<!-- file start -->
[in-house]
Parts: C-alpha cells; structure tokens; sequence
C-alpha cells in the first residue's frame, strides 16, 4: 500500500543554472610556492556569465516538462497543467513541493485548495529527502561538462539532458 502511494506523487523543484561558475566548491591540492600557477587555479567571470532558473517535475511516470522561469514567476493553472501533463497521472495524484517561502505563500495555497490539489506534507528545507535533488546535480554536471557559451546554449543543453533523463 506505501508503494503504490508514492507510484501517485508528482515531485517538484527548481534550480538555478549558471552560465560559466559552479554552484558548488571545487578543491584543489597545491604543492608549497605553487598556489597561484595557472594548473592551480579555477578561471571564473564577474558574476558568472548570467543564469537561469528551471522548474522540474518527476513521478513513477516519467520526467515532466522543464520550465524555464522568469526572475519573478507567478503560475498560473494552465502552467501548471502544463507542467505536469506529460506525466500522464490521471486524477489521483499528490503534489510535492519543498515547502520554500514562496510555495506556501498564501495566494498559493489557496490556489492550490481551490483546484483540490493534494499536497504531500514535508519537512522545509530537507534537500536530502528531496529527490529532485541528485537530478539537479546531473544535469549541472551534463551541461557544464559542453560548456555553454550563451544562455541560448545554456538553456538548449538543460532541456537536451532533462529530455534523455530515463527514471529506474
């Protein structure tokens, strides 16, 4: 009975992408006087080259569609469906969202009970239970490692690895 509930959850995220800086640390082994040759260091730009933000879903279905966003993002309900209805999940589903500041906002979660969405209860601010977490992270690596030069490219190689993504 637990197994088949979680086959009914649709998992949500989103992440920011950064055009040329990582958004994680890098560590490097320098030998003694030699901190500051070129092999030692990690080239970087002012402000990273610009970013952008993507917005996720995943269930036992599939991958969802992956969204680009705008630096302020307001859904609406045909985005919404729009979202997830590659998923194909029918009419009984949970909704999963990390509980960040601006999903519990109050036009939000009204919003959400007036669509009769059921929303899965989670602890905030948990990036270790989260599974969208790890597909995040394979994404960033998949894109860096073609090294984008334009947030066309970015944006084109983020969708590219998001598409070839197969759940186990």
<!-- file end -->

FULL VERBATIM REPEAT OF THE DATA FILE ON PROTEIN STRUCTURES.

[in-house]
Parts: C-alpha cells; structure tokens; sequence
C-alpha cells in the first residue's frame, strides 16, 4: 500500500543554472610556492556569465516538462497543467513541493485548495529527502561538462539532458 502511494506523487523543484561558475566548491591540492600557477587555479567571470532558473517535475511516470522561469514567476493553472501533463497521472495524484517561502505563500495555497490539489506534507528545507535533488546535480554536471557559451546554449543543453533523463 506505501508503494503504490508514492507510484501517485508528482515531485517538484527548481534550480538555478549558471552560465560559466559552479554552484558548488571545487578543491584543489597545491604543492608549497605553487598556489597561484595557472594548473592551480579555477578561471571564473564577474558574476558568472548570467543564469537561469528551471522548474522540474518527476513521478513513477516519467520526467515532466522543464520550465524555464522568469526572475519573478507567478503560475498560473494552465502552467501548471502544463507542467505536469506529460506525466500522464490521471486524477489521483499528490503534489510535492519543498515547502520554500514562496510555495506556501498564501495566494498559493489557496490556489492550490481551490483546484483540490493534494499536497504531500514535508519537512522545509530537507534537500536530502528531496529527490529532485541528485537530478539537479546531473544535469549541472551534463551541461557544464559542453560548456555553454550563451544562455541560448545554456538553456538548449538543460532541456537536451532533462529530455534523455530515463527514471529506474
């Protein structure tokens, strides 16, 4: 009975992408006087080259569609469906969202009970239970490692690895 509930959850995220800086640390082994040759260091730009933000879903279905966003993002309900209805999940589903500041906002979660969405209860601010977490992270690596030069490219190689993504 637990197994088949979680086959009914649709998992949500989103992440920011950064055009040329990582958004994680890098560590490097320098030998003694030699901190500051070129092999030692990690080239970087002012402000990273610009970013952008993507917005996720995943269930036992599939991958969802992956969204680009705008630096302020307001859904609406045909985005919404729009979202997830590659998923194909029918009419009984949970909704999963990390509980960040601006999903519990109050036009939000009204919003959400007036669509009769059921929303899965989670602890905030948990990036270790989260599974969208790890597909995040394979994404960033998949894109860096073609090294984008334009947030066309970015944006084109983020969708590219998001598409070839197969759940186990």